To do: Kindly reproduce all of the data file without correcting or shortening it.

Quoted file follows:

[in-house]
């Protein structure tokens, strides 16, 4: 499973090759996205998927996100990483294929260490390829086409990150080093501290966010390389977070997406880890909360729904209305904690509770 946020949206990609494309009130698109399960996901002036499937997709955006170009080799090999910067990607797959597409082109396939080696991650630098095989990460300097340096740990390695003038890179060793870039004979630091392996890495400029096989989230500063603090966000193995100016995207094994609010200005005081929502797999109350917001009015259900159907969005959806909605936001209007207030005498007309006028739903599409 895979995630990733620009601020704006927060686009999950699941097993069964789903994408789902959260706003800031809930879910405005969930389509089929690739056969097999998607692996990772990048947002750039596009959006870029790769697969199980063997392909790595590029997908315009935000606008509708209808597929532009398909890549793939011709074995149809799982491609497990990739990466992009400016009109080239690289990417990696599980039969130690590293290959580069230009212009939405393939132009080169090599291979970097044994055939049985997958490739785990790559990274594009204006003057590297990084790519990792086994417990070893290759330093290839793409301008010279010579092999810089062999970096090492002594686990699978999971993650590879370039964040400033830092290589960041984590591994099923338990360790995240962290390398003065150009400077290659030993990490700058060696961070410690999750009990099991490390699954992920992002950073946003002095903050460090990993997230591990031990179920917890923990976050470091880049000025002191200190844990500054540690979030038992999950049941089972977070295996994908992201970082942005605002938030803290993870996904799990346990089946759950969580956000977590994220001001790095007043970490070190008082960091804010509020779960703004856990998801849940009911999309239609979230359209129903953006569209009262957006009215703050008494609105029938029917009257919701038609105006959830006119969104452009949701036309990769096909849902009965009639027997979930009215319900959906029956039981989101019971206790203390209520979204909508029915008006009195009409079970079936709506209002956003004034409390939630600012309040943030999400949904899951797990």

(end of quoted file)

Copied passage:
[in-house]
């Protein structure tokens, strides 16, 4: 499973090759996205998927996100990483294929260490390829086409990150080093501290966010390389977070997406880890909360729904209305904690509770 946020949206990609494309009130698109399960996901002036499937997709955006170009080799090999910067990607797959597409082109396939080696991650630098095989990460300097340096740990390695003038890179060793870039004979630091392996890495400029096989989230500063603090966000193995100016995207094994609010200005005081929502797999109350917001009015259900159907969005959806909605936001209007207030005498007309006028739903599409 895979995630990733620009601020704006927060686009999950699941097993069964789903994408789902959260706003800031809930879910405005969930389509089929690739056969097999998607692996990772990048947002750039596009959006870029790769697969199980063997392909790595590029997908315009935000606008509708209808597929532009398909890549793939011709074995149809799982491609497990990739990466992009400016009109080239690289990417990696599980039969130690590293290959580069230009212009939405393939132009080169090599291979970097044994055939049985997958490739785990790559990274594009204006003057590297990084790519990792086994417990070893290759330093290839793409301008010279010579092999810089062999970096090492002594686990699978999971993650590879370039964040400033830092290589960041984590591994099923338990360790995240962290390398003065150009400077290659030993990490700058060696961070410690999750009990099991490390699954992920992002950073946003002095903050460090990993997230591990031990179920917890923990976050470091880049000025002191200190844990500054540690979030038992999950049941089972977070295996994908992201970082942005605002938030803290993870996904799990346990089946759950969580956000977590994220001001790095007043970490070190008082960091804010509020779960703004856990998801849940009911999309239609979230359209129903953006569209009262957006009215703050008494609105029938029917009257919701038609105006959830006119969104452009949701036309990769096909849902009965009639027997979930009215319900959906029956039981989101019971206790203390209520979204909508029915008006009195009409079970079936709506209002956003004034409390939630600012309040943030999400949904899951797990």